Some affiliate or network marketing business are free or only require a small administrative fee to join. A really good and legitimate company will usually be in this group. Why?

  • Because they know that most people who are looking for a home business don’t have “franchise” money laying around. And it doesn’t make sense to require a HUGE buy-in when there’s not a brick & mortar business with it’s inventory & high over-head involved.
  • One of the things the Federal Trade Commission (FTC) looks at is what people pay to join and what that money actually pays for. We’ll talk about this again in a moment. So a high initial investment is a big red flag that’ll bring unwanted government scrutiny.

Even some affiliate programs require a small enrollment fee. Remember what I said in my article What Am I Paying For? It’s up to you to determine if this is affordable and fair.

High Buy-In:

When I first got started in the home business industry (in the early 1990s), the going rate for a “biz in a box” buy in was $500. They explained that this price was determined based on basic psychology of the average adult. What people get for free or cheap, they don’t value. Somehow, $500 was determined to be the “just right price” between being perceived as “too expensive” and being perceived as “not valuable.”

Since that time, I’ve seen travel businesses in the network marketing (MLM) industry go for as much as $3000! I said then and I’ll say today – even when I’ve made money in this industry – that anyone who has that much money to blow on a home business “has more money than they do sense.”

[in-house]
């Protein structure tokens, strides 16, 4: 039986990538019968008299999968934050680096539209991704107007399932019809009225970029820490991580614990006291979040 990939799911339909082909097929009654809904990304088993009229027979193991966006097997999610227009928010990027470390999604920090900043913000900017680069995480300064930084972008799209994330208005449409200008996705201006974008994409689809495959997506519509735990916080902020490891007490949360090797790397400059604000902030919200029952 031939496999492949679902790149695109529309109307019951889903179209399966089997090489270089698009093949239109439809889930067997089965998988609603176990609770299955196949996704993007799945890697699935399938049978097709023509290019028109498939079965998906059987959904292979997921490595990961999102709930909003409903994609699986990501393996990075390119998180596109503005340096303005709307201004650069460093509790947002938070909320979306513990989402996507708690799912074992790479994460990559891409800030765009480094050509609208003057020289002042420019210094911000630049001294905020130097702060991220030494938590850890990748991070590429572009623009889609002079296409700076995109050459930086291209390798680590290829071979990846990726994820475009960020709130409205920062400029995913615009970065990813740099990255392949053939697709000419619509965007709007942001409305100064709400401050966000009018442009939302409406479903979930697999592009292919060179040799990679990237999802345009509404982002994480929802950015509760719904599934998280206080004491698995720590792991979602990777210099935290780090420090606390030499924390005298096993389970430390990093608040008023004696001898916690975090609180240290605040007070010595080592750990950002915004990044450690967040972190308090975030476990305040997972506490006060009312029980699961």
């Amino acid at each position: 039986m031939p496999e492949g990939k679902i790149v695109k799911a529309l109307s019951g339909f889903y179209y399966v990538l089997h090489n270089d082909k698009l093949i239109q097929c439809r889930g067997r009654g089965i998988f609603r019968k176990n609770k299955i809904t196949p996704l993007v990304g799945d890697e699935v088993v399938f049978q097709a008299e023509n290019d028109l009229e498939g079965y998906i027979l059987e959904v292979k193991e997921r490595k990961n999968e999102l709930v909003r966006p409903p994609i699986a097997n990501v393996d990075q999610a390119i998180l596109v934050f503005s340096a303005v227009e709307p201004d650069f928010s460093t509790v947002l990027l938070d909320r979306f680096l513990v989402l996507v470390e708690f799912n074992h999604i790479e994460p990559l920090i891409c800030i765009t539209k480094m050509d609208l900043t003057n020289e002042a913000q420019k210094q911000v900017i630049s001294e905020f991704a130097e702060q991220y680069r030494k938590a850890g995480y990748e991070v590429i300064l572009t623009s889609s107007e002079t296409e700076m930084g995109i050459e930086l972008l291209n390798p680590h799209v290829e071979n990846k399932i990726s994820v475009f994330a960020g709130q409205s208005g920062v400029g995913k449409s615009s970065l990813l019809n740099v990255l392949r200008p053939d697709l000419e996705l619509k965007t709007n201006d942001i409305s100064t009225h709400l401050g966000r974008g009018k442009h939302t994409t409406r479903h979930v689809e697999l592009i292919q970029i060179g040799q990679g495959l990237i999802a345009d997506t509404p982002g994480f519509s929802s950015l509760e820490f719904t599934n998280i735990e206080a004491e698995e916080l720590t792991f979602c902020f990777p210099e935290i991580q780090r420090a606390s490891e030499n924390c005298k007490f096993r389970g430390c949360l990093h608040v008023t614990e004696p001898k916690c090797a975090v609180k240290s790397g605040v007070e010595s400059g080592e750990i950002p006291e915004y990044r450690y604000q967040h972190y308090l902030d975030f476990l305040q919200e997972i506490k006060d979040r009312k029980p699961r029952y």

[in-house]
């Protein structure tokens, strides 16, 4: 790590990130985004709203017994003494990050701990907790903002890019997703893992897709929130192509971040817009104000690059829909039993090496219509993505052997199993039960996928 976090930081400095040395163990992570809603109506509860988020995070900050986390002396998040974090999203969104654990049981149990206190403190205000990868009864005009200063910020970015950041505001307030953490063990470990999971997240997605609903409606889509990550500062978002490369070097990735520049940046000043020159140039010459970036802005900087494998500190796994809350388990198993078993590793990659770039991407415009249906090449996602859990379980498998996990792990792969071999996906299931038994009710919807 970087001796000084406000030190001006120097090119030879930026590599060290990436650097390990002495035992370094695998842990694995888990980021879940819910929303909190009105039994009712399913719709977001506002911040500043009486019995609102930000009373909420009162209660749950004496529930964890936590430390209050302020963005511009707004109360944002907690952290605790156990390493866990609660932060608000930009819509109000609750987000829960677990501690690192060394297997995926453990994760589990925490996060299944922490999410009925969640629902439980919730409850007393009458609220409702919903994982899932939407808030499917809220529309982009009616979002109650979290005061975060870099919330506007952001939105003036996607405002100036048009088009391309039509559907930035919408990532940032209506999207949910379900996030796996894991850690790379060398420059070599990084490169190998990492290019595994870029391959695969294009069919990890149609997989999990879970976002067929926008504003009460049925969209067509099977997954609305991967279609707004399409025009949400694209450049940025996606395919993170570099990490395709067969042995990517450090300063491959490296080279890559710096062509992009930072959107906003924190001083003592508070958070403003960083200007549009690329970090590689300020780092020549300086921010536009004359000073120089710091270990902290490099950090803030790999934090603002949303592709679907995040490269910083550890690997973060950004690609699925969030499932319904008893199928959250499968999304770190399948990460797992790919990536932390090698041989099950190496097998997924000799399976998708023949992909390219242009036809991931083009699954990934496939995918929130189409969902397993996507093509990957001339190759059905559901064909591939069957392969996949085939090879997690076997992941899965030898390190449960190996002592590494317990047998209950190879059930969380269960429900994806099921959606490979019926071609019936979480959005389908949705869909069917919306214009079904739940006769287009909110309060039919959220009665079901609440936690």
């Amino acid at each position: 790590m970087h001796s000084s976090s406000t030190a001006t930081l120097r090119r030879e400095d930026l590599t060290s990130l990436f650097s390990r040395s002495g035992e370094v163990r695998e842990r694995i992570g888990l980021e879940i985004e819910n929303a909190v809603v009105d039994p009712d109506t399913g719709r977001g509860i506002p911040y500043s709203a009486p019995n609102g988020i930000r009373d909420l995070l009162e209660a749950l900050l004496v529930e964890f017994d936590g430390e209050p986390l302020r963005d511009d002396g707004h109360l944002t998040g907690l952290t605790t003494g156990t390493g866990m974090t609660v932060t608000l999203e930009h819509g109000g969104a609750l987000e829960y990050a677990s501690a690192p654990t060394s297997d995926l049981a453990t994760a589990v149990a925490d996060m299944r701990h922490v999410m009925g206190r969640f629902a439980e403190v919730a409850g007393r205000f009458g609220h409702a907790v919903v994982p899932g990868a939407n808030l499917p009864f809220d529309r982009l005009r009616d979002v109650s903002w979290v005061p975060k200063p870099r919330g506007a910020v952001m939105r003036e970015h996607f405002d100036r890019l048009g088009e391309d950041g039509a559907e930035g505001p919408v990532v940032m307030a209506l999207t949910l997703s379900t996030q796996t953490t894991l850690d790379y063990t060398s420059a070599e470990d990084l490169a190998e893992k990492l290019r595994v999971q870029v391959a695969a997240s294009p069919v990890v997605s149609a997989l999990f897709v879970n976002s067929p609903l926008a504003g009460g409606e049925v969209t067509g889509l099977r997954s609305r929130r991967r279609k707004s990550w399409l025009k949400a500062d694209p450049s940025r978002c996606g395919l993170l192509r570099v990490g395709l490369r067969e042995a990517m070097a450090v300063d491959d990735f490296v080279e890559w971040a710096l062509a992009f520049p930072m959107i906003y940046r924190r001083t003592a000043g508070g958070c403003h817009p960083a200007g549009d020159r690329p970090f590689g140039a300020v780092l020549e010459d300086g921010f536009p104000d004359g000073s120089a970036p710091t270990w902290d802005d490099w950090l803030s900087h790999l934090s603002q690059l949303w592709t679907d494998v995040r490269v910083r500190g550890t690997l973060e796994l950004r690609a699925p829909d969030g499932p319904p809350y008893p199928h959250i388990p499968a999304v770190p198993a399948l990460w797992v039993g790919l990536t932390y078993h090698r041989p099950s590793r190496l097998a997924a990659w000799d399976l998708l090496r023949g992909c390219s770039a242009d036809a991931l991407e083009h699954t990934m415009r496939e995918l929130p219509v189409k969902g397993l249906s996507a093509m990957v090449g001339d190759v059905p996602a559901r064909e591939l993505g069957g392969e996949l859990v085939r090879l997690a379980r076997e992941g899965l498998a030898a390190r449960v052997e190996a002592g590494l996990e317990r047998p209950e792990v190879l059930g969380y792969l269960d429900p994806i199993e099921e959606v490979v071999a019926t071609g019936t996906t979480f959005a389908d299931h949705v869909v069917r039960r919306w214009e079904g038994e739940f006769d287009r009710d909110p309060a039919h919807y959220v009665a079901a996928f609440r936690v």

Of course, that’s not the norm… The average “high buy-in” company will still cost anywhere from $300 or so, to as much as $1200.

Again, you need to determine for yourself, AFTER you’ve looked at all other components of this business model, whether or not the initial cost is affordable and fair. AND you need to decide whether it’s a fair price for whomever your potential customers and/or partners will be.

But the Federal Trade Commission (FTC) wants to make sure that a company isn’t just making money from, nor paying it’s representatives from, the buy-in payments. If you or your company is making money off the sale of “business kits” or “enrollment fees” the FTC will shut you down as a Ponzi scam faster than you can say… well, Ponzi! The company and its reps must be paid from the sale of legitimate products and/or services, even if they’re digital (online). So, remember that, according to the FTC, profits from the sale of products and/or services is the only legitimate means from which to earn income from home.

That’s why we’ll talk about recurring costs in the next article. 

What is a Ponzi Scheme?

If you’re considering or are already operating a home business venture, you’ve probably asked this question or had someone ask it of you: Is this one of those pyramid scams or Ponzi schemes?